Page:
As a communication professional, I recognize the importance of letting the world know about your latest thing. I get that you’re trying to build a brand, but please build that brand outside of your main networks.
Generating brand awareness is about finding markets that might be interested in what you have to offer. Cultivating that audience once you know who they are and engaging them to buy your product. You do not build your brand by shoving your product down the throat of everyone who follows you on Twitter or is friends with you on Facebook.
This is not directed at anyone in particular, just a general note to everyone out there who has a product.
The same thing goes for Facebook invites. These are generally only useful for people who are planning a party and who need to know how many people are planning on attending or as a general announcement of your event. Do not publish your attendee list, and don’t message people who reply “Maybe” with stupid ass messages about how “This will be the best thing ever and you’re stupid if you miss it” messages like this make me want to defriend you. I’ve done it before. (as a side note in the past I have been guilty of sending messages to people like this, but, I have learned the error of my ways, and it doesn’t get people to come to your event, believe me).
I have this weird rule whenever I do improv, it may be from what my 101 teacher told me, or my years of experience improvising. But I have a dress code when I improvise.
Ladies: Don’t wear dresses or skirts. It makes it harder for you to be able to roll around on the floor if need be, and it limits the way the audience will perceive your improv, if you decide to play a character of the opposite gender, I as an audience member will be less likely to believe you based on what you’re wearing.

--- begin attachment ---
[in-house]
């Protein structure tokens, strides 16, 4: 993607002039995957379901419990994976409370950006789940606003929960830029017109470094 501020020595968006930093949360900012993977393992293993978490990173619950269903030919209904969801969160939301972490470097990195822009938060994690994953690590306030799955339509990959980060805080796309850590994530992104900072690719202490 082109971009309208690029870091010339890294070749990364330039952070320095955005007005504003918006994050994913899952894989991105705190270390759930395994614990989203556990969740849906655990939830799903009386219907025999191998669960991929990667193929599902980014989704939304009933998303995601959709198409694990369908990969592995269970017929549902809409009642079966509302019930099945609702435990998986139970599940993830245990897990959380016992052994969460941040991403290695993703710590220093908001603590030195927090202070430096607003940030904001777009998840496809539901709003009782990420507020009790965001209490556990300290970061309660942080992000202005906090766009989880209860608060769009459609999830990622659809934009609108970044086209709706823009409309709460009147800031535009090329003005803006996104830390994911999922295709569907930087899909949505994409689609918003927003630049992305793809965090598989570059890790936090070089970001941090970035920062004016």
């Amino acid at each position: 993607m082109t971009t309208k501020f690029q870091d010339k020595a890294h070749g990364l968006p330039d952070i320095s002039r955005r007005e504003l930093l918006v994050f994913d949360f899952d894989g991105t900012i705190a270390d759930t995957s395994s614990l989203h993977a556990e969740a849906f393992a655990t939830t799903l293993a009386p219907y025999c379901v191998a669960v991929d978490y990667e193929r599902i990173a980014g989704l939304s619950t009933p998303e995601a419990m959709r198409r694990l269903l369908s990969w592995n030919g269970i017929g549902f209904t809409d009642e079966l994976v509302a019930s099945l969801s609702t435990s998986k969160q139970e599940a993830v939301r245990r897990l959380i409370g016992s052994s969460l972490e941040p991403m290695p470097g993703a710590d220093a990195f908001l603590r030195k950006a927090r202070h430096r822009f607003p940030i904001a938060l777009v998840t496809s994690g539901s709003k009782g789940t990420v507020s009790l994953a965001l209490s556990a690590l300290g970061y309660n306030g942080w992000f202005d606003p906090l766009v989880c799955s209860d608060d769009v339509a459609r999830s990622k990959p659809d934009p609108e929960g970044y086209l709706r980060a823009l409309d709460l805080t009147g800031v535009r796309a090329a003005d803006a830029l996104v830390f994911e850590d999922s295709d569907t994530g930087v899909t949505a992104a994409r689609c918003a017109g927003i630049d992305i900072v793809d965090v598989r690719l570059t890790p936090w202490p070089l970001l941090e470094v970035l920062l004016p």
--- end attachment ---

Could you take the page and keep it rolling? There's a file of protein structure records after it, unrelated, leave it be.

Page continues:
Example: When my improv group Dumpster Tequila performed at The Phoenix Improv Festival, there was an all female group called Mail Order Bride, who all wore dresses, not just like dresses, but like 1950’s house dresses. It was very distracting to see these women, many of whom were talented improvisers pigeon hole themselves by wearing such gender specific clothing.
Boys: Don’t wear shorts, basically for the same reason that ladies shouldn’t wear dresses or skirts. Also don’t wear ties. It traps you into playing one specific gender and limits your ability to perform.
Don’t give the audience any reason to judge you before you open your mouth. Let your performance speak volumes not your outfit.
I saw a guy on the train yesterday coming home from work, who was gently caressing the subway door like he was going to make out with it. He was still on the train when I left, so who knows if he ever got lucky. “Stand clear of the closing door please”
Throw yourself a dance party today in your cubicle, office, desk, apartment, street, subway car. You deserve it.
Phew finally got that out of my system